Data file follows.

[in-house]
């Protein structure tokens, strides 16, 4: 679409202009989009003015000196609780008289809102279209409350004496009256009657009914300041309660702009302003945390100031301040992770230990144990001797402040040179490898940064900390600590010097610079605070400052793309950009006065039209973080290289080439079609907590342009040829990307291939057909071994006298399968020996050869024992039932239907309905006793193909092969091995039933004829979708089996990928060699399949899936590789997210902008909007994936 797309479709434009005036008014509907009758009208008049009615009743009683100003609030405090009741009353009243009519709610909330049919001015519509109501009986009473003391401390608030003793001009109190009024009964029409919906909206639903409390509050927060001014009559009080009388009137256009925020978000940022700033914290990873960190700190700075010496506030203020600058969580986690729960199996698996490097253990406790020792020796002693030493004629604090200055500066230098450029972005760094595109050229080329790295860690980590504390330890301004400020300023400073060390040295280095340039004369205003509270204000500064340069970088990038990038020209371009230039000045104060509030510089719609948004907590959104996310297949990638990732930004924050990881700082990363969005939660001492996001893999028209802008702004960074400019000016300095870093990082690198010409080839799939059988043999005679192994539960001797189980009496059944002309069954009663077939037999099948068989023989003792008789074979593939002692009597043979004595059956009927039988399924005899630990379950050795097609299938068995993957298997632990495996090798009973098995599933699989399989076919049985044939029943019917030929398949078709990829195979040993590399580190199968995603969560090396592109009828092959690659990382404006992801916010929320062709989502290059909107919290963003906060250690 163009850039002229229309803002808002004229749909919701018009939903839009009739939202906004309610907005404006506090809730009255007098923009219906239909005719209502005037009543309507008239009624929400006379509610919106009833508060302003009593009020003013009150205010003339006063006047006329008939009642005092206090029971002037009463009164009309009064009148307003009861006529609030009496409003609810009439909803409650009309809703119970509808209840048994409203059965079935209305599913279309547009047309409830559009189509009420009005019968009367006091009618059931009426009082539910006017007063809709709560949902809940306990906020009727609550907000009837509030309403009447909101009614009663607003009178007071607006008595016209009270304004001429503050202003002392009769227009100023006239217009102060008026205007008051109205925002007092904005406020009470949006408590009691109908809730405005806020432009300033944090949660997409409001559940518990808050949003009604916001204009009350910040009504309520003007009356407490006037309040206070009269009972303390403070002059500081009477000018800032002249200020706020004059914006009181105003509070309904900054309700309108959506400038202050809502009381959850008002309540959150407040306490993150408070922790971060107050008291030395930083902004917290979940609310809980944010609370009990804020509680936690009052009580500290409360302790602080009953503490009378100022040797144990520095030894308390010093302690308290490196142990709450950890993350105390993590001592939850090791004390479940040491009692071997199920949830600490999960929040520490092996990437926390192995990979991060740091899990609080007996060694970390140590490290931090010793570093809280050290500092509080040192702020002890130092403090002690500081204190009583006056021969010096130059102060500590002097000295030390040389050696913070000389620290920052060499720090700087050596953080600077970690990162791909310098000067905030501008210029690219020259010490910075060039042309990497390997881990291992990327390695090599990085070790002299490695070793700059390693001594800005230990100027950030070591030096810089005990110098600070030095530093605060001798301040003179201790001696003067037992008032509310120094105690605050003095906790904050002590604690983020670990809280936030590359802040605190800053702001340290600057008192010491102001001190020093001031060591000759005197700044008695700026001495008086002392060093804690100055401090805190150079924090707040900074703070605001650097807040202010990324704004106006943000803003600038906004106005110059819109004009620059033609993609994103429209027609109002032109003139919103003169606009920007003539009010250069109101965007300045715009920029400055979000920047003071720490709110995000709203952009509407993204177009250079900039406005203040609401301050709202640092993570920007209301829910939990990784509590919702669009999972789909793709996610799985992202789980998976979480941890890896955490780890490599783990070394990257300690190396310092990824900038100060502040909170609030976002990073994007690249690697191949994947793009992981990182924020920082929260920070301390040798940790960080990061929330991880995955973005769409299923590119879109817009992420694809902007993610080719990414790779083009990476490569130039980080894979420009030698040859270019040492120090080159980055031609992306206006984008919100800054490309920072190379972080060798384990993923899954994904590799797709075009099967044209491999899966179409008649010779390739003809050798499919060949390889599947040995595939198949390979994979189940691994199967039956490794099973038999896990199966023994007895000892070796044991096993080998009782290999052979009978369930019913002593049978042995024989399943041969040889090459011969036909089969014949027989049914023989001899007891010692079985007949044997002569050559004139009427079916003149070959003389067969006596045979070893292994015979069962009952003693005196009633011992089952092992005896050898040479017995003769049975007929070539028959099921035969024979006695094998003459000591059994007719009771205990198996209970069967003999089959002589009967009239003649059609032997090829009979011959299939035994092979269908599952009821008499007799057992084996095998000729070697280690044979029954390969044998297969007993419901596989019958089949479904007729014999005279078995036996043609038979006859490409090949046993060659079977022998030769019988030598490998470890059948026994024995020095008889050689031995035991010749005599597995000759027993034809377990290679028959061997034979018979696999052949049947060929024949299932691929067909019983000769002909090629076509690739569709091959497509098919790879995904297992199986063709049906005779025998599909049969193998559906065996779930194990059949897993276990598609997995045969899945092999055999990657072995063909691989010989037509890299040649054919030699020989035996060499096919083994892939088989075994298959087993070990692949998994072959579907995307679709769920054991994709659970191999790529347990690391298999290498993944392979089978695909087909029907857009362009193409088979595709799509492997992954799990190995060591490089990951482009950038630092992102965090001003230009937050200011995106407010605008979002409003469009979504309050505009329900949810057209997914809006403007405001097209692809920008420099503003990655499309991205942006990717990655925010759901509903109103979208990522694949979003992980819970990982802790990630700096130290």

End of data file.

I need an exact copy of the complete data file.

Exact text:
[in-house]
């Protein structure tokens, strides 16, 4: 679409202009989009003015000196609780008289809102279209409350004496009256009657009914300041309660702009302003945390100031301040992770230990144990001797402040040179490898940064900390600590010097610079605070400052793309950009006065039209973080290289080439079609907590342009040829990307291939057909071994006298399968020996050869024992039932239907309905006793193909092969091995039933004829979708089996990928060699399949899936590789997210902008909007994936 797309479709434009005036008014509907009758009208008049009615009743009683100003609030405090009741009353009243009519709610909330049919001015519509109501009986009473003391401390608030003793001009109190009024009964029409919906909206639903409390509050927060001014009559009080009388009137256009925020978000940022700033914290990873960190700190700075010496506030203020600058969580986690729960199996698996490097253990406790020792020796002693030493004629604090200055500066230098450029972005760094595109050229080329790295860690980590504390330890301004400020300023400073060390040295280095340039004369205003509270204000500064340069970088990038990038020209371009230039000045104060509030510089719609948004907590959104996310297949990638990732930004924050990881700082990363969005939660001492996001893999028209802008702004960074400019000016300095870093990082690198010409080839799939059988043999005679192994539960001797189980009496059944002309069954009663077939037999099948068989023989003792008789074979593939002692009597043979004595059956009927039988399924005899630990379950050795097609299938068995993957298997632990495996090798009973098995599933699989399989076919049985044939029943019917030929398949078709990829195979040993590399580190199968995603969560090396592109009828092959690659990382404006992801916010929320062709989502290059909107919290963003906060250690 163009850039002229229309803002808002004229749909919701018009939903839009009739939202906004309610907005404006506090809730009255007098923009219906239909005719209502005037009543309507008239009624929400006379509610919106009833508060302003009593009020003013009150205010003339006063006047006329008939009642005092206090029971002037009463009164009309009064009148307003009861006529609030009496409003609810009439909803409650009309809703119970509808209840048994409203059965079935209305599913279309547009047309409830559009189509009420009005019968009367006091009618059931009426009082539910006017007063809709709560949902809940306990906020009727609550907000009837509030309403009447909101009614009663607003009178007071607006008595016209009270304004001429503050202003002392009769227009100023006239217009102060008026205007008051109205925002007092904005406020009470949006408590009691109908809730405005806020432009300033944090949660997409409001559940518990808050949003009604916001204009009350910040009504309520003007009356407490006037309040206070009269009972303390403070002059500081009477000018800032002249200020706020004059914006009181105003509070309904900054309700309108959506400038202050809502009381959850008002309540959150407040306490993150408070922790971060107050008291030395930083902004917290979940609310809980944010609370009990804020509680936690009052009580500290409360302790602080009953503490009378100022040797144990520095030894308390010093302690308290490196142990709450950890993350105390993590001592939850090791004390479940040491009692071997199920949830600490999960929040520490092996990437926390192995990979991060740091899990609080007996060694970390140590490290931090010793570093809280050290500092509080040192702020002890130092403090002690500081204190009583006056021969010096130059102060500590002097000295030390040389050696913070000389620290920052060499720090700087050596953080600077970690990162791909310098000067905030501008210029690219020259010490910075060039042309990497390997881990291992990327390695090599990085070790002299490695070793700059390693001594800005230990100027950030070591030096810089005990110098600070030095530093605060001798301040003179201790001696003067037992008032509310120094105690605050003095906790904050002590604690983020670990809280936030590359802040605190800053702001340290600057008192010491102001001190020093001031060591000759005197700044008695700026001495008086002392060093804690100055401090805190150079924090707040900074703070605001650097807040202010990324704004106006943000803003600038906004106005110059819109004009620059033609993609994103429209027609109002032109003139919103003169606009920007003539009010250069109101965007300045715009920029400055979000920047003071720490709110995000709203952009509407993204177009250079900039406005203040609401301050709202640092993570920007209301829910939990990784509590919702669009999972789909793709996610799985992202789980998976979480941890890896955490780890490599783990070394990257300690190396310092990824900038100060502040909170609030976002990073994007690249690697191949994947793009992981990182924020920082929260920070301390040798940790960080990061929330991880995955973005769409299923590119879109817009992420694809902007993610080719990414790779083009990476490569130039980080894979420009030698040859270019040492120090080159980055031609992306206006984008919100800054490309920072190379972080060798384990993923899954994904590799797709075009099967044209491999899966179409008649010779390739003809050798499919060949390889599947040995595939198949390979994979189940691994199967039956490794099973038999896990199966023994007895000892070796044991096993080998009782290999052979009978369930019913002593049978042995024989399943041969040889090459011969036909089969014949027989049914023989001899007891010692079985007949044997002569050559004139009427079916003149070959003389067969006596045979070893292994015979069962009952003693005196009633011992089952092992005896050898040479017995003769049975007929070539028959099921035969024979006695094998003459000591059994007719009771205990198996209970069967003999089959002589009967009239003649059609032997090829009979011959299939035994092979269908599952009821008499007799057992084996095998000729070697280690044979029954390969044998297969007993419901596989019958089949479904007729014999005279078995036996043609038979006859490409090949046993060659079977022998030769019988030598490998470890059948026994024995020095008889050689031995035991010749005599597995000759027993034809377990290679028959061997034979018979696999052949049947060929024949299932691929067909019983000769002909090629076509690739569709091959497509098919790879995904297992199986063709049906005779025998599909049969193998559906065996779930194990059949897993276990598609997995045969899945092999055999990657072995063909691989010989037509890299040649054919030699020989035996060499096919083994892939088989075994298959087993070990692949998994072959579907995307679709769920054991994709659970191999790529347990690391298999290498993944392979089978695909087909029907857009362009193409088979595709799509492997992954799990190995060591490089990951482009950038630092992102965090001003230009937050200011995106407010605008979002409003469009979504309050505009329900949810057209997914809006403007405001097209692809920008420099503003990655499309991205942006990717990655925010759901509903109103979208990522694949979003992980819970990982802790990630700096130290």